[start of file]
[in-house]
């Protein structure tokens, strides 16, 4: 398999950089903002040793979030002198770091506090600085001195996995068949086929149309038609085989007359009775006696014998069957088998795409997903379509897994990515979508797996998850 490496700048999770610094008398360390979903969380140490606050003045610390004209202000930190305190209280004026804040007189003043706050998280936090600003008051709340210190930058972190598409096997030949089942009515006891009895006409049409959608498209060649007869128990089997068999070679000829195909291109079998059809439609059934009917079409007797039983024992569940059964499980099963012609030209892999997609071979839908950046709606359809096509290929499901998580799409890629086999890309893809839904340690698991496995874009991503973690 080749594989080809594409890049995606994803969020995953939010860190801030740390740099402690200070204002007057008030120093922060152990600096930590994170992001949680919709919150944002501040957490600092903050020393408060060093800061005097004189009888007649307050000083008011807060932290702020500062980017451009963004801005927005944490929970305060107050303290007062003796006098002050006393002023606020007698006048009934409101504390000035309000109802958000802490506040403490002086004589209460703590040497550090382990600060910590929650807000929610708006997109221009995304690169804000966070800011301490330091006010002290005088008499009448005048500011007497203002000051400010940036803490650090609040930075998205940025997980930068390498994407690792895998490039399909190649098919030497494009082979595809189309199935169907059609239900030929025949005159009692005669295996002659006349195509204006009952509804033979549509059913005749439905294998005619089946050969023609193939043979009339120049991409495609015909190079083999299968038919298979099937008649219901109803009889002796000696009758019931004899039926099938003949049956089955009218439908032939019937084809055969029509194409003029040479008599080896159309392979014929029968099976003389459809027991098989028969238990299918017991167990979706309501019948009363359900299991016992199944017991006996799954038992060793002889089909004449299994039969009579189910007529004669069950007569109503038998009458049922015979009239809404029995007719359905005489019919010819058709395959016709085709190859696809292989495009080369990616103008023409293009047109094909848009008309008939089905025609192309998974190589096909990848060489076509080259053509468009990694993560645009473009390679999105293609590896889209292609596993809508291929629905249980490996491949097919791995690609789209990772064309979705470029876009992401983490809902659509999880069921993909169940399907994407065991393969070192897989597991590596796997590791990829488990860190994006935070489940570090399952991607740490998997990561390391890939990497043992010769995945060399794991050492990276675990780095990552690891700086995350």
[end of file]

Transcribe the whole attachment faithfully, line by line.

[in-house]
């Protein structure tokens, strides 16, 4: 398999950089903002040793979030002198770091506090600085001195996995068949086929149309038609085989007359009775006696014998069957088998795409997903379509897994990515979508797996998850 490496700048999770610094008398360390979903969380140490606050003045610390004209202000930190305190209280004026804040007189003043706050998280936090600003008051709340210190930058972190598409096997030949089942009515006891009895006409049409959608498209060649007869128990089997068999070679000829195909291109079998059809439609059934009917079409007797039983024992569940059964499980099963012609030209892999997609071979839908950046709606359809096509290929499901998580799409890629086999890309893809839904340690698991496995874009991503973690 080749594989080809594409890049995606994803969020995953939010860190801030740390740099402690200070204002007057008030120093922060152990600096930590994170992001949680919709919150944002501040957490600092903050020393408060060093800061005097004189009888007649307050000083008011807060932290702020500062980017451009963004801005927005944490929970305060107050303290007062003796006098002050006393002023606020007698006048009934409101504390000035309000109802958000802490506040403490002086004589209460703590040497550090382990600060910590929650807000929610708006997109221009995304690169804000966070800011301490330091006010002290005088008499009448005048500011007497203002000051400010940036803490650090609040930075998205940025997980930068390498994407690792895998490039399909190649098919030497494009082979595809189309199935169907059609239900030929025949005159009692005669295996002659006349195509204006009952509804033979549509059913005749439905294998005619089946050969023609193939043979009339120049991409495609015909190079083999299968038919298979099937008649219901109803009889002796000696009758019931004899039926099938003949049956089955009218439908032939019937084809055969029509194409003029040479008599080896159309392979014929029968099976003389459809027991098989028969238990299918017991167990979706309501019948009363359900299991016992199944017991006996799954038992060793002889089909004449299994039969009579189910007529004669069950007569109503038998009458049922015979009239809404029995007719359905005489019919010819058709395959016709085709190859696809292989495009080369990616103008023409293009047109094909848009008309008939089905025609192309998974190589096909990848060489076509080259053509468009990694993560645009473009390679999105293609590896889209292609596993809508291929629905249980490996491949097919791995690609789209990772064309979705470029876009992401983490809902659509999880069921993909169940399907994407065991393969070192897989597991590596796997590791990829488990860190994006935070489940570090399952991607740490998997990561390391890939990497043992010769995945060399794991050492990276675990780095990552690891700086995350």